Saturday, July 19, 2008
When I perused the latest issue of Christianity Today (which I have subscribed to since the late 1970s). I couldn't help but think this historic evangelical magazine has developed to a point where most of the articles are played by actors but none of the subject matter engages the real issues facing Christianity in the present time.
The lead article "God Is Not Dead Yet" is a mock of the 1960's version of Time Magazine that pronounced on the cover, "God is Dead." The current piece discusses the dog-eared issue of the proof of God's existence from the perspective of the latest crop of religious philosophers. Another article reports on the interest of young and old people flocking to new apologetic arguments for the evangelical faith. Dovetailing with the need for new creative ways to tell the "old story" of the ever powerful gospel of Jesus Christ, is an interview with Andy Crouch. Another article by CT editor was entitled: Second Coming: Ecology. I'm actually glad evangelicals are thinking about the environment and not being pessimistic about our world that "is coming to an end anyway."
Rusty Leonard, a financial manager, wrote an article on how to change how you give to the Lord and invest. An article by Franklin Graham was most appreciated since he wrote about the Christian outreach to China's Christian community after the Sichuan earthquake.
So where's the beef, Mr. Lapides? Why do say that when you read Christianity Today magazine, "It's Not There?" Why? Because CT has been writing about the same subjects over and over for 20 years. Raising money. Apologetics. Philosophy of religion issues the average believer in Jesus does not follow or care about.
What's my proof? Once a year CT publishes a list of what they believe are the best Christian books of the year. The books cover the gamut of many spiritual topics. They are usually weighty, scholarly books save for the fiction category.
I did an experiment one year and checked out a few local Christian bookstores in Los Angeles and asked for the books on the list. Perhaps I found 10% of the books on sale in these Christian bookstores. I did not try Barnes and Noble or Borders, but I probably would have had better luck finding these Christian books (awarded by CT as the best of the year) in a secular book store.
What's going n? Who's out of touch? Perhaps it's me . . . or Christian bookstores . . . or could it be CT? Are we writing theological books that Christians don't care about?
This all came to a head when Barack Obama's pastor Rev. Jeremiah Wright started his rampage, using his Chicago pulpit to bash America. Using a pulpit where the Word of God is to be exalted and honored . . . and instead Rev. Wright twisted his calling of God to bring condemnation on a country where both blacks and whites have fought to preserve our freedoms.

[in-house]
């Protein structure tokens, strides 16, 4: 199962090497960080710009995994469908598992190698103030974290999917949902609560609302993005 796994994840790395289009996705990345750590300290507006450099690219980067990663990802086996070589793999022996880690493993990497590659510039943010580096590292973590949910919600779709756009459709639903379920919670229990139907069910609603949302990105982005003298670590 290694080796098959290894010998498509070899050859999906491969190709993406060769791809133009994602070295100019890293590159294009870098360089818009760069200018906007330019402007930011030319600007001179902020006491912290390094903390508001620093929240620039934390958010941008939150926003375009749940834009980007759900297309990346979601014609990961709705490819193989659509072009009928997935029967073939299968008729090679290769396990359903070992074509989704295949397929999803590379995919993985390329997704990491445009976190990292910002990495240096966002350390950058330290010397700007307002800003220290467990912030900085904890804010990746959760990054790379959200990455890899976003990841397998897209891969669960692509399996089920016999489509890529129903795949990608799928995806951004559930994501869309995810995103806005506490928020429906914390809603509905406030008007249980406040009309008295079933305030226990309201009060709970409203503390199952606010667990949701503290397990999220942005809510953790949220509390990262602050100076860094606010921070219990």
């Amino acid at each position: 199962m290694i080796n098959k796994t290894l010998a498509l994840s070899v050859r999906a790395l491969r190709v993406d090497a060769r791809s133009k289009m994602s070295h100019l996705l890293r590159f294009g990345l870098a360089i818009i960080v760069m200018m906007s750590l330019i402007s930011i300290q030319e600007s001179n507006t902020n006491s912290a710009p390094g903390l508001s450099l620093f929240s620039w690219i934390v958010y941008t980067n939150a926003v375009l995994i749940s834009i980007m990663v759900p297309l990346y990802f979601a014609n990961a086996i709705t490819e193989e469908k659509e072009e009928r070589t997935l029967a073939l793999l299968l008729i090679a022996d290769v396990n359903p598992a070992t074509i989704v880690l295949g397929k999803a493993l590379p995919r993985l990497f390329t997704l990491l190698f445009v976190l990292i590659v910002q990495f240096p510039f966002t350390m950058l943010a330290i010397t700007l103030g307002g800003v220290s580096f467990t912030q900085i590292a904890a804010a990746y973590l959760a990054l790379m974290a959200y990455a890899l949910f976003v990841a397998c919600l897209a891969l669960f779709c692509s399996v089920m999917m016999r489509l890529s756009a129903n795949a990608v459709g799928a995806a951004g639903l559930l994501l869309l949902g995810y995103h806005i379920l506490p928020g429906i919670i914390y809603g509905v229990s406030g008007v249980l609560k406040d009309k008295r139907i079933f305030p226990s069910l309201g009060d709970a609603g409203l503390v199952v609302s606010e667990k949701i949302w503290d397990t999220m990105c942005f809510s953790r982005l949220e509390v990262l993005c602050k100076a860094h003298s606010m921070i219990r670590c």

Here's an alleged man of man who even honored with a lifetime achievement award the noted antisemitic Nation of Islam leader Louis Farrakhan. Obama sat in the pews, read the newsletter giving honor to the Black Muslim hatemonger and did nothing.
Regarding CT, "It was not there." "Christianity" was not there, nor were it's leaders-black or white-save for Eugene Rivers who called Rev. Wright "a tragedy". Yes, the Rev. Wright issue may be over, but the irrelevancy and the cowardly behavior of CT is not over by any stretch of the imagination. All the winsome apologetics in the world can never make up for its silence when a minister of the gospel of Jesus Christ was on the news night after night because he stood for hate.
True apologetics should have stood up and condemned this man a a false representative of the gospel. And yes, I listened to several of his sermon in toto and some were worse than the media snippets and sound bytes we all heard. And where is CT . . . ? It's Not There? We're worried about the newest religious/theological arguments for the existence of God.
If CT stood up and condemned the racist hatred for Americans and white people that came from Rev. Jeremiah Wright that many have been the best argument for the existence of God CT could ever put forth. People don't come to believe in the existence of God by reading philosophy of religion books . . . people come to God when they hear the voice of the prophets condemn false "prophets" who use their God given talents to speak evil and disparage a country where the freedom to preach the good news of Christ is still celebrated.
CT . . . .? It's not there? Yes, I chose but one issue to harp on. It was an issue I wrote to the editors about and even the leadership of PreachingToday (which sells Rev. Wright's sermons), but I was ignored. It looked like CT ignored Rev. Wright and the great black evangelical leaders of this country found no voice in the pages of Christianity Today.
I wonder who this magazine really represents? The average Christian who speaks to the secular community about Rev. Wright . . . or is CT a reflection of an irrelevant evangelical scholasticism and elitist Christian intelligentsia that has looked at its reflection in the pool of narcissism for way too long?
CT . . .? It's Not There . . .